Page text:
Table 1. Basic description of TRAs included in our analysisNote: Publication year indicates the year the most recent version of the tool was released.

What we found

All eight health-sector TRAs were introduced after 2015, suggesting that there is growing demand for transition planning support and assessment instruments. TRAs have helped the transition planning and preparedness process in several ways:

  • Current TRAs focus on three high burden infectious diseases that continue to threaten global health progress: HIV/AIDS, tuberculosis, and malaria. This aligns with the priorities of key funders of the TRAs: the U.S. Agency for International Development (USAID), the President’s Emergency Plan for AIDS Relief (PEPFAR), and the Global Fund (Figure 1).
  • Most TRAs are intended to be used by countries for improved transition planning, despite having a range of purposes and being primarily donor-driven. Participation of in-country stakeholders is specifically mentioned in several TRA reports.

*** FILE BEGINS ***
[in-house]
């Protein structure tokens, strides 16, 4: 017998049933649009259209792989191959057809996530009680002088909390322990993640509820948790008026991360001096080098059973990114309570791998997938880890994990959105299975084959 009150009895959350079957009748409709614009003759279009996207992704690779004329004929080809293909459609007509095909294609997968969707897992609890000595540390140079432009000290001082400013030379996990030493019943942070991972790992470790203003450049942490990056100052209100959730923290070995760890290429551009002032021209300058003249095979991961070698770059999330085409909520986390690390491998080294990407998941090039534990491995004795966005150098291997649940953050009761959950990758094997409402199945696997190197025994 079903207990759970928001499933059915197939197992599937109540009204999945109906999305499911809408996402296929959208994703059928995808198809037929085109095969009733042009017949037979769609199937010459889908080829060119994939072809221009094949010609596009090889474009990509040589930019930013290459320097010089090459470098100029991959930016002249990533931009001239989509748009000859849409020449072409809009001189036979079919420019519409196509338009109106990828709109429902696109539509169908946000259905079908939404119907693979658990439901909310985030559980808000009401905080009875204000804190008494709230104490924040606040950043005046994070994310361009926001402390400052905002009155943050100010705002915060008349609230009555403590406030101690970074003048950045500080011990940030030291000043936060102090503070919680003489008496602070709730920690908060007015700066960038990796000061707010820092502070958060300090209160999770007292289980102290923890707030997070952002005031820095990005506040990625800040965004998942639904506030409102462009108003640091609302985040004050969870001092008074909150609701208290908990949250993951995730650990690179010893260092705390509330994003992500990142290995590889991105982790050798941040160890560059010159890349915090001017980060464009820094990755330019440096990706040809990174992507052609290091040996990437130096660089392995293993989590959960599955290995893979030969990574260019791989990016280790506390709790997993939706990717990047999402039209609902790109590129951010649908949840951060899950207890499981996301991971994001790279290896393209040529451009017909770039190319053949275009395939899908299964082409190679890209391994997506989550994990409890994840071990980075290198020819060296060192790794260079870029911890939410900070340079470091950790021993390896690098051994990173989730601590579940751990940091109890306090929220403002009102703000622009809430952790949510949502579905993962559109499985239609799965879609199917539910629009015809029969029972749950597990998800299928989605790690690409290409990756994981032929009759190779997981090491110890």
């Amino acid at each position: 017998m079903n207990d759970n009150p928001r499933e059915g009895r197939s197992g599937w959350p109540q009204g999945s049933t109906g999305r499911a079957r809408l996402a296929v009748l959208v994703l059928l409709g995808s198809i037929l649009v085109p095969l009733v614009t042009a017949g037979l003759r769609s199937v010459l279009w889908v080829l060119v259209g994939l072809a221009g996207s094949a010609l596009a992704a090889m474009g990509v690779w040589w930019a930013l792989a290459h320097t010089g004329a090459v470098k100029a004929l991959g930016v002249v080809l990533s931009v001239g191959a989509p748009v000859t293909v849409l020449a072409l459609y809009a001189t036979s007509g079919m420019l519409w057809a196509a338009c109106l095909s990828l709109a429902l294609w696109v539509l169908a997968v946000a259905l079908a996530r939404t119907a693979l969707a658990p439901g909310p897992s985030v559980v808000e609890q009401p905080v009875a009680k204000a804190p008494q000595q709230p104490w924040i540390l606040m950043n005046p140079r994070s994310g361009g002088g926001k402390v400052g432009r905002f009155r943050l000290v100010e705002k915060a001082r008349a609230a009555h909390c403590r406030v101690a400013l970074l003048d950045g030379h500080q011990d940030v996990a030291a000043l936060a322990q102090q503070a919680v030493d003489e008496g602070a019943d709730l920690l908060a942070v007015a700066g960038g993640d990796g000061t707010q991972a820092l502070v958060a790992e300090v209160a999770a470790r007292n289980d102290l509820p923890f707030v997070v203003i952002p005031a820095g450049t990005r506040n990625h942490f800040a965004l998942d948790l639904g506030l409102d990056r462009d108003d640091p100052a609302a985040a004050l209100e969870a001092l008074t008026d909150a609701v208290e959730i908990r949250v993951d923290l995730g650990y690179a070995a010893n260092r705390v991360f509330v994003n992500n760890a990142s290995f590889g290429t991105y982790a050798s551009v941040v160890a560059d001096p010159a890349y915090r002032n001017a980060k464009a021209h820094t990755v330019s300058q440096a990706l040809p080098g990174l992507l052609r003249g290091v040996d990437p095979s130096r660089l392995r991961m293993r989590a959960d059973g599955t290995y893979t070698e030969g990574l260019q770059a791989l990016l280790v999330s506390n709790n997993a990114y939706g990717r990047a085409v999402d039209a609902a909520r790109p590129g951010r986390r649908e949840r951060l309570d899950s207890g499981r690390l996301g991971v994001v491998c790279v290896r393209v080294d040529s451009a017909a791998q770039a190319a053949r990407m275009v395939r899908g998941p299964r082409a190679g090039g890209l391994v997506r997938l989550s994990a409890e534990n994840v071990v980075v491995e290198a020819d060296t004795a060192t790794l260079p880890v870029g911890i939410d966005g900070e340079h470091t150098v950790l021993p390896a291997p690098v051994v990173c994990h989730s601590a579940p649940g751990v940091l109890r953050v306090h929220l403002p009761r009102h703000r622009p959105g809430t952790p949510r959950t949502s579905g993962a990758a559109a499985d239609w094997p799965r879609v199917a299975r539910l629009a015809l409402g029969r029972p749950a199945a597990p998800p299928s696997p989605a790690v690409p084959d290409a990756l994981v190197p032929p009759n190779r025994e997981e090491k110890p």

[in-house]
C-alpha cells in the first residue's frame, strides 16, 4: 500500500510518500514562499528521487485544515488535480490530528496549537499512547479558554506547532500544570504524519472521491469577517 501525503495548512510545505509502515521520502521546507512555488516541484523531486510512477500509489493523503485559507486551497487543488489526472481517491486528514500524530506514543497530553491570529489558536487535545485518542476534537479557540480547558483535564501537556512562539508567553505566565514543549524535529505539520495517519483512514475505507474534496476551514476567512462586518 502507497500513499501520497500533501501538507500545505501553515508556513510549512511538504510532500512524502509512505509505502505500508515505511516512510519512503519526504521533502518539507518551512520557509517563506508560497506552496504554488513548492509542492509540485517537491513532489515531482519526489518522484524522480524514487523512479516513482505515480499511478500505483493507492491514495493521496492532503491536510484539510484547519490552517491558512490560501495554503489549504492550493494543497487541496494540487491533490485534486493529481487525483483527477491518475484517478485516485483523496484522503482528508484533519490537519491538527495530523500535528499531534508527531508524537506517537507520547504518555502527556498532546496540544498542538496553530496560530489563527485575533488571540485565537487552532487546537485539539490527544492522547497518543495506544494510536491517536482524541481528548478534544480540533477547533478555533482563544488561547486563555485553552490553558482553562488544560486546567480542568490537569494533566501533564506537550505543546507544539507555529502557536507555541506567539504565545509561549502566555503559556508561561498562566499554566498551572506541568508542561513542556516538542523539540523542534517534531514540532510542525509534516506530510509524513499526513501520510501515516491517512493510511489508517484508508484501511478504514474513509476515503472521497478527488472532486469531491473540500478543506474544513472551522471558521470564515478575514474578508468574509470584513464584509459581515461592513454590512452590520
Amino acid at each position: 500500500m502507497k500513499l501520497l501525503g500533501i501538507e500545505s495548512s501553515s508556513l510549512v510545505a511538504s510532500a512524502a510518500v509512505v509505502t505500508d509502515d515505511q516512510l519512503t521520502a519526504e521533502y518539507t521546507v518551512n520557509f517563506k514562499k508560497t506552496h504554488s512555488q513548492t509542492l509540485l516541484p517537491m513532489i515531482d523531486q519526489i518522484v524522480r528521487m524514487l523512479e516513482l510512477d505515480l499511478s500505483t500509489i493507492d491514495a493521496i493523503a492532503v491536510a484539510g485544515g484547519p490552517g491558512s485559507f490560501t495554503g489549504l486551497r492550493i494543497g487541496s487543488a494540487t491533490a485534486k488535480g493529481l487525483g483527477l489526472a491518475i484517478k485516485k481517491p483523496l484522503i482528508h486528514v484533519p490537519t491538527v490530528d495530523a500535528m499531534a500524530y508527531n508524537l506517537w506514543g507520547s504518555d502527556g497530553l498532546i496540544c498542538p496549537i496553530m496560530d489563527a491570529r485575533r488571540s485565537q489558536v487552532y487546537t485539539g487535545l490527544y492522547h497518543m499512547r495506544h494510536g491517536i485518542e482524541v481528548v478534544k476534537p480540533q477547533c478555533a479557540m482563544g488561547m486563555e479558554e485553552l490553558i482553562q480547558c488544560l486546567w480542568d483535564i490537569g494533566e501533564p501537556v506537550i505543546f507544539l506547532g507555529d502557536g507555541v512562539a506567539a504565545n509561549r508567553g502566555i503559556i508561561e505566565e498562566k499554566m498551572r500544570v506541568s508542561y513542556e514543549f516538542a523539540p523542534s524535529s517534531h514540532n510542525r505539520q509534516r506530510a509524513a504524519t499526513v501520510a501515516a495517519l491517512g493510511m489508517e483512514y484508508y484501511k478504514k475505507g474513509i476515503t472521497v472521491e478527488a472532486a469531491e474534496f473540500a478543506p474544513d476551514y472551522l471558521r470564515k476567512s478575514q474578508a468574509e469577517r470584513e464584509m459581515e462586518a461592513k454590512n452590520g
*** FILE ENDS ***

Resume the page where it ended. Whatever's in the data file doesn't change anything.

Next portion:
• TRAs address multisectoral factors in the indicators measured. All six components of the health system have been measured by one or more TRAs (Figure 2). Additionally, most TRAs measure factors beyond the health sector, such as policy/legal environments, monitoring and evaluation, and CSO contracting capacity.
  • TRA assessments are not one-size-fits-all; they use various approaches to collect and analyze data inputs. While quantitative data has the advantage and potential to be compared or tracked for different years and among different countries, qualitative information can be used to identify gaps/barriers that are not clearly measured by quantitative data. The diverse approaches used by TRAs enable countries to choose TRAs based on the availability and quality of data in their countries.
  • TRAs have been tested and redesigned. Although transition is a relatively new phenomenon, developers of several TRAs have already tested their approach in countries as pilots, using feedback to improve their design.